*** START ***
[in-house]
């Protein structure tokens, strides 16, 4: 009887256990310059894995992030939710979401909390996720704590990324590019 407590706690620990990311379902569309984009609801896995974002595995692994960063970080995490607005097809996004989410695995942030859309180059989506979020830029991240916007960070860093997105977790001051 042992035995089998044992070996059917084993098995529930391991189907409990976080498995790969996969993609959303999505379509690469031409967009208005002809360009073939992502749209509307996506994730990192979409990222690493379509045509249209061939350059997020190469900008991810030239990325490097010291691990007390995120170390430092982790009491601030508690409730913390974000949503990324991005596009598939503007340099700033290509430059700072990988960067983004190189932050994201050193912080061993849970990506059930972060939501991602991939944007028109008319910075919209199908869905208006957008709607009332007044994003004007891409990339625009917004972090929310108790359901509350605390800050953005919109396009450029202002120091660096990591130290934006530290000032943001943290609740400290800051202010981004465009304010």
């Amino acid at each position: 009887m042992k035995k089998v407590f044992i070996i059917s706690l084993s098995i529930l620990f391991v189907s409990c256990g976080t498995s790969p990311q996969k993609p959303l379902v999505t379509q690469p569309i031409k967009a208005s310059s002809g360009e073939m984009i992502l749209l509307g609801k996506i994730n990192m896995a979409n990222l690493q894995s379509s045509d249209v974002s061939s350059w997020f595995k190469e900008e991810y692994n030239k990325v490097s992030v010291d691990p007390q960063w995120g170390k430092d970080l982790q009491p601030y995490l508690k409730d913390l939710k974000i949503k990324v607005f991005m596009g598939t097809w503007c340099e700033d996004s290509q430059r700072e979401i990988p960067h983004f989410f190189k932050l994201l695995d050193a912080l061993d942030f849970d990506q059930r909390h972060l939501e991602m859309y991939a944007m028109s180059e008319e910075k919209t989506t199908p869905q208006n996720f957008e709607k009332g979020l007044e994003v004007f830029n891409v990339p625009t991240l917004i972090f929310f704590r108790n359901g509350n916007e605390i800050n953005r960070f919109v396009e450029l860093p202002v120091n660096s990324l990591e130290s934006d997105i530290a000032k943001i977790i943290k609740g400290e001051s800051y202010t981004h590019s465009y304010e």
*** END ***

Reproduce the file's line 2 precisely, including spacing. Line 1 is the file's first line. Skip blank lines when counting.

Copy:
């Protein structure tokens, strides 16, 4: 009887256990310059894995992030939710979401909390996720704590990324590019 407590706690620990990311379902569309984009609801896995974002595995692994960063970080995490607005097809996004989410695995942030859309180059989506979020830029991240916007960070860093997105977790001051 042992035995089998044992070996059917084993098995529930391991189907409990976080498995790969996969993609959303999505379509690469031409967009208005002809360009073939992502749209509307996506994730990192979409990222690493379509045509249209061939350059997020190469900008991810030239990325490097010291691990007390995120170390430092982790009491601030508690409730913390974000949503990324991005596009598939503007340099700033290509430059700072990988960067983004190189932050994201050193912080061993849970990506059930972060939501991602991939944007028109008319910075919209199908869905208006957008709607009332007044994003004007891409990339625009917004972090929310108790359901509350605390800050953005919109396009450029202002120091660096990591130290934006530290000032943001943290609740400290800051202010981004465009304010």